Imagination is More Important Than Knowledge

I saw this little plaque in a store in Washington DC a while ago.  It said “Imagination is More Important Than Knowledge”.  I took a picture of it with my phone, but sadly that went swimming in the gulf a while back (another story).  But the quote stayed with me.

We live in a “pro-knowledge” society.  We emphasize knowledge.  We want our kids to go to college.  And not just any college, we want them to go to the best school possible.  And it doesn’t stop there.  We emphasize learning on our jobs and send our employees to a variety of technical and business classes.  All in part of infusing them with “knowledge”.

On the other hand, we often stifle creativity.  We force kids to master standardized tests.  We remove or reduce arts from education.  We take the creative air out of so many things that we do.

Now this may sound like some wacky, left-wing. touchy-feely liberal thinking.  But those of you that know me know that I am far from that.  As I’ve spent the past few years outside of traditional corporate bureaucracy and worked in a small business, I’ve grown to understand the overwhelming power of creativity.

Whether it is coming up with a creative solution to inexpensively resolve a network problem, deal with an employee or resource challenge, or invent the next big thing that will transform your business, creativity is key.

Steve Jobs didn’t create the iPhone and the iPad because of “knowledge”.  He, and every other innovator of our day took their knowledge and took it to an entirely different level because of creativity.

The First 100 Days

I was recently asked the question, “what do you do to be successful during the first 90 days on the job?”. The bottom line is that you need to demonstrate to your leaders, peers, customers and team members, that you are ready to take on this new position.

I was recently asked the question, “what do you do to be successful during the first 90 days on the job?”. I’ve been put in leadership roles before where it was a significant change, either through a reorganization or simply applying for and getting hired into a new position. In either case, you need to demonstrate to your leaders, peers, customers and team members, that you are ready to take on this new position.

For me, I am a very relational person. So I believe you have to first focus on the people. This is the case whether you are in a totally new company/role where they are complete strangers, or in a new role in the same company where you may know the people. The key thing is to get to know them. I focus on three groups – team members, clients/customers/peers and the boss(es). I also try to do this both informally (lunch/coffee) and formally (1-on-1s, formal meetings).

Second, I gather a list of the key issues. The truth is, I’ve been gathering them as I got to know the people. Again, the source of the issues come from all three points of view. I’ll likely get different opinions on issues from the three groups. This 360 degree view of the job is important, as it gives you insight from virtually every perspective. Note that your “horizontal” group (clients/customers/peers) may have to grow to vendors or others as appropriate.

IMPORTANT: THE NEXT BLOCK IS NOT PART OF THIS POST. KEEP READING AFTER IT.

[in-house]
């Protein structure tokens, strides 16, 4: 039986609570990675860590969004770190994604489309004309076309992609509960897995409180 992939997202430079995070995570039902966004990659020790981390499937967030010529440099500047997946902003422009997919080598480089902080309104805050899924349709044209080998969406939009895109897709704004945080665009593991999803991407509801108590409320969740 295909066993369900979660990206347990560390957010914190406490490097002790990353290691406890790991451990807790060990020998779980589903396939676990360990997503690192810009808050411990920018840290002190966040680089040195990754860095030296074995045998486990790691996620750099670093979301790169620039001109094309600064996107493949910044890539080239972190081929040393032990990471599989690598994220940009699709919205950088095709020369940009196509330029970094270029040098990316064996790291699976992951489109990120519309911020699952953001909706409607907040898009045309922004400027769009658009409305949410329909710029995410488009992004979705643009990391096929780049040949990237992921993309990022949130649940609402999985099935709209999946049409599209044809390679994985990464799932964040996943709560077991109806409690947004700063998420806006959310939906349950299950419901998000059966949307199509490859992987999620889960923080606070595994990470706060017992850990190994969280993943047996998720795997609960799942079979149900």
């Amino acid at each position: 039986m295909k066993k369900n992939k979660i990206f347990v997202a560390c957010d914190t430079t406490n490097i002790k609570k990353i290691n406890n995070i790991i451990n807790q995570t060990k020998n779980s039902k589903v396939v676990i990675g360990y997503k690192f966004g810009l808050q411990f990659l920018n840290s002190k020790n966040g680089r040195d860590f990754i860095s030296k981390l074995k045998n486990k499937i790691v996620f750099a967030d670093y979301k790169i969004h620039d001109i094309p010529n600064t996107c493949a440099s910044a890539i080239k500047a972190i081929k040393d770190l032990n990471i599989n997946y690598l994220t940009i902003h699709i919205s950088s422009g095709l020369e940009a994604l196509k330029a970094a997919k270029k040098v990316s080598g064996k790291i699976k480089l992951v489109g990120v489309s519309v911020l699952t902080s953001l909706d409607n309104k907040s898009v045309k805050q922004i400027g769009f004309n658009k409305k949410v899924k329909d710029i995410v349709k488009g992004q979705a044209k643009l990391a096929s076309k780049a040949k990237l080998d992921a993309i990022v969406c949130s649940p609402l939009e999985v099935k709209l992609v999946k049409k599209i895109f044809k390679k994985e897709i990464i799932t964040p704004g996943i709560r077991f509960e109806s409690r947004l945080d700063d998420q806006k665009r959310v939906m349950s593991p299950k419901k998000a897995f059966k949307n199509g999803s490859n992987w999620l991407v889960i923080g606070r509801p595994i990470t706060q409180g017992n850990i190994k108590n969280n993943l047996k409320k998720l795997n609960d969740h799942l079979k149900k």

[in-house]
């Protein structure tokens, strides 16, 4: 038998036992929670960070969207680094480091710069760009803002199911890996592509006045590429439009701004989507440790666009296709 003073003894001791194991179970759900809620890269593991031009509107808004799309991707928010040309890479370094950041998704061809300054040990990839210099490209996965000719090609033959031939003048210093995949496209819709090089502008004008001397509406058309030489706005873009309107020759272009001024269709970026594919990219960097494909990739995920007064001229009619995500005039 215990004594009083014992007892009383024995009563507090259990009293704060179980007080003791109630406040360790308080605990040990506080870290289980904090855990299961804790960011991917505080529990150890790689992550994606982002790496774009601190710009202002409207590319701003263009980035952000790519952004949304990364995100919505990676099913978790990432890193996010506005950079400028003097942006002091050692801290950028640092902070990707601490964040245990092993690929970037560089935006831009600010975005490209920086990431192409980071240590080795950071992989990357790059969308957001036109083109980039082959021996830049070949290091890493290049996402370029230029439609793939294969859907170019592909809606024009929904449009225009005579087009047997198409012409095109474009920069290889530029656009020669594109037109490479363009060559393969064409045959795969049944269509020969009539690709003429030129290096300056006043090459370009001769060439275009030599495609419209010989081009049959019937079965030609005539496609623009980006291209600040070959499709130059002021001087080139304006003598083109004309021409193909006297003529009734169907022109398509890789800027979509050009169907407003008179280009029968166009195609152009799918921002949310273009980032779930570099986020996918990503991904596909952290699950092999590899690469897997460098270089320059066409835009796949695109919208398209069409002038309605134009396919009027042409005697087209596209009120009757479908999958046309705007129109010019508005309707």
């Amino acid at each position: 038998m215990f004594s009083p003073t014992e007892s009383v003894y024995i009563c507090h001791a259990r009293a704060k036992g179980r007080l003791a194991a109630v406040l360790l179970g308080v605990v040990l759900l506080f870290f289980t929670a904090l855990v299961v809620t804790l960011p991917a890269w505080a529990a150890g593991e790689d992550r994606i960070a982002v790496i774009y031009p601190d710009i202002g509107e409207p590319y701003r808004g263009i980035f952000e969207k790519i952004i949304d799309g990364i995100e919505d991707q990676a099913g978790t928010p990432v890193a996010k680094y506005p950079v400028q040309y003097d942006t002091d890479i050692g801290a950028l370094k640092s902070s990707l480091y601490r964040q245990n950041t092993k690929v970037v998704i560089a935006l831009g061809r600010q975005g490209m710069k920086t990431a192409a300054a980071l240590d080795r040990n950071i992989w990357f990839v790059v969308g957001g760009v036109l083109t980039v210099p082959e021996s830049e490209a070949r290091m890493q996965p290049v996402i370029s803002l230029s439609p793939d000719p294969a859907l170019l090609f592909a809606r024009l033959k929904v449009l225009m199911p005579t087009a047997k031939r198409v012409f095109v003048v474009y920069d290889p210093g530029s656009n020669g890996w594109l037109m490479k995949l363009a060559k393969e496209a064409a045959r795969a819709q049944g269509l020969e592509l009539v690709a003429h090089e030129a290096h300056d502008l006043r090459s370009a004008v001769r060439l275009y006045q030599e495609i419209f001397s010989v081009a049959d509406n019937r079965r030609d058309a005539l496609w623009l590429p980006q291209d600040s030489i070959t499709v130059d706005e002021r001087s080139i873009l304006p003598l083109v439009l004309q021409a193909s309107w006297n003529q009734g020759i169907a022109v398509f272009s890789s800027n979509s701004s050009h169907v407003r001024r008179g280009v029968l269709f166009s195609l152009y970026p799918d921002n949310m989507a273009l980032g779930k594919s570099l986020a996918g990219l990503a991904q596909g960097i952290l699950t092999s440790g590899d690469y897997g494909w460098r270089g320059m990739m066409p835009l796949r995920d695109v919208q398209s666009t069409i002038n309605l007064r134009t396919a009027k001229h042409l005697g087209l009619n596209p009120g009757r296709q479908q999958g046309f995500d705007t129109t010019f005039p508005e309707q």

Finally, I put together an action plan. I’ve typically called this a “100 day plan”. I try to have it prepared within the first 3 weeks or so (30 days at the most). That’s because it is retroactive back to my first day. In this plan I address key issues, and put together a strategy for tackling each one.

For example, a 100 Day Plan I once put together broke out the action plan into four key areas:

  • Meeting Project Commitments
  • Agree upon project commitments
  • Identify skill and resource gaps to meet commitments.
  • Define our Roles
  • Define our Service Level Agreements (SLA)
  • Layout our support model
  • Resources
  • To meet immediate commitments
  • Long tem (stable environment) requirements
  • Build Know-How
  • Identify key skill gaps.
  • Action Plan to fill gaps.
  • I then present the plan to the team and to key constituents to see if I missed anything and to get buy-in. Then, and this is key, you have to follow up at the end of the 100 days and review how you did.

    Bottom line:  I believe for any transition to be key, you have to first focus on the people, and then put together a measurable, actionable plan to accomplish your goals.

    Taking Credit or getting things done

    “It is amazing how much you can accomplish when it doesn’t matter who gets the credit.”

    I don’t know who is responsible for this quote.  Some say Abraham Lincoln, others refer to a similar quote made by Ronald Reagan, and still others attribute it to some guy named “anonymous”.

    This quote was brought to my attention this week when some very dear friends took time to honor me for work I had done with Boy Scouts.  When I look back on the good things I’ve accomplished in life, this statement does ring true.  I’ve accomplished most when I focused on the goal and not worried about what I would profit in the end. 

    Unfortunately, more and more I find the primary motivator for people is just the opposite.  I’ve certainly seen it exhibited by many in all walks of life.  Here’s to those who don’t operate that way.